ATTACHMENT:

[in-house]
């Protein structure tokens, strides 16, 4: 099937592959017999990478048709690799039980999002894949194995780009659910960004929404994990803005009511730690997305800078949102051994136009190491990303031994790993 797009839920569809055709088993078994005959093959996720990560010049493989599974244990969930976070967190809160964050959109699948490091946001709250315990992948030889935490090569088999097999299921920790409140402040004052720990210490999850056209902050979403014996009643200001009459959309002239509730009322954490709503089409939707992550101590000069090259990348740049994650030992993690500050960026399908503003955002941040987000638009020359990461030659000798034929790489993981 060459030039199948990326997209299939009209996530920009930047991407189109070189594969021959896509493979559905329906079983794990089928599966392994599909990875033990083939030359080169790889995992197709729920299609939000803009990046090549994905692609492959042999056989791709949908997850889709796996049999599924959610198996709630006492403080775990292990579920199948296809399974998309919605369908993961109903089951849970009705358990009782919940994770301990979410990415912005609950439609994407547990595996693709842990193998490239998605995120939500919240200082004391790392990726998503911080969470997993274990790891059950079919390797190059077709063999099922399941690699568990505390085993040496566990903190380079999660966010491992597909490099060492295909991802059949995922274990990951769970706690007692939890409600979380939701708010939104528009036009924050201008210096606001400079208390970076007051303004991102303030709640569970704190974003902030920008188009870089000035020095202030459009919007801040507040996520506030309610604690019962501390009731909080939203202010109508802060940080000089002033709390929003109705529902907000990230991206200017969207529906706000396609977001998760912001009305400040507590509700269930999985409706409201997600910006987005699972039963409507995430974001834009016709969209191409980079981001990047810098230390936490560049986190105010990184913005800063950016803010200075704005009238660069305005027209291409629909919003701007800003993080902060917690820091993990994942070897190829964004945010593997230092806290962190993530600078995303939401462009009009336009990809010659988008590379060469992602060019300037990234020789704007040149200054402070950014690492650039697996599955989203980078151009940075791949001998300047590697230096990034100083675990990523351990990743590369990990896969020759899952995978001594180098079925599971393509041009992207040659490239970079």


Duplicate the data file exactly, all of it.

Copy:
[in-house]
């Protein structure tokens, strides 16, 4: 099937592959017999990478048709690799039980999002894949194995780009659910960004929404994990803005009511730690997305800078949102051994136009190491990303031994790993 797009839920569809055709088993078994005959093959996720990560010049493989599974244990969930976070967190809160964050959109699948490091946001709250315990992948030889935490090569088999097999299921920790409140402040004052720990210490999850056209902050979403014996009643200001009459959309002239509730009322954490709503089409939707992550101590000069090259990348740049994650030992993690500050960026399908503003955002941040987000638009020359990461030659000798034929790489993981 060459030039199948990326997209299939009209996530920009930047991407189109070189594969021959896509493979559905329906079983794990089928599966392994599909990875033990083939030359080169790889995992197709729920299609939000803009990046090549994905692609492959042999056989791709949908997850889709796996049999599924959610198996709630006492403080775990292990579920199948296809399974998309919605369908993961109903089951849970009705358990009782919940994770301990979410990415912005609950439609994407547990595996693709842990193998490239998605995120939500919240200082004391790392990726998503911080969470997993274990790891059950079919390797190059077709063999099922399941690699568990505390085993040496566990903190380079999660966010491992597909490099060492295909991802059949995922274990990951769970706690007692939890409600979380939701708010939104528009036009924050201008210096606001400079208390970076007051303004991102303030709640569970704190974003902030920008188009870089000035020095202030459009919007801040507040996520506030309610604690019962501390009731909080939203202010109508802060940080000089002033709390929003109705529902907000990230991206200017969207529906706000396609977001998760912001009305400040507590509700269930999985409706409201997600910006987005699972039963409507995430974001834009016709969209191409980079981001990047810098230390936490560049986190105010990184913005800063950016803010200075704005009238660069305005027209291409629909919003701007800003993080902060917690820091993990994942070897190829964004945010593997230092806290962190993530600078995303939401462009009009336009990809010659988008590379060469992602060019300037990234020789704007040149200054402070950014690492650039697996599955989203980078151009940075791949001998300047590697230096990034100083675990990523351990990743590369990990896969020759899952995978001594180098079925599971393509041009992207040659490239970079």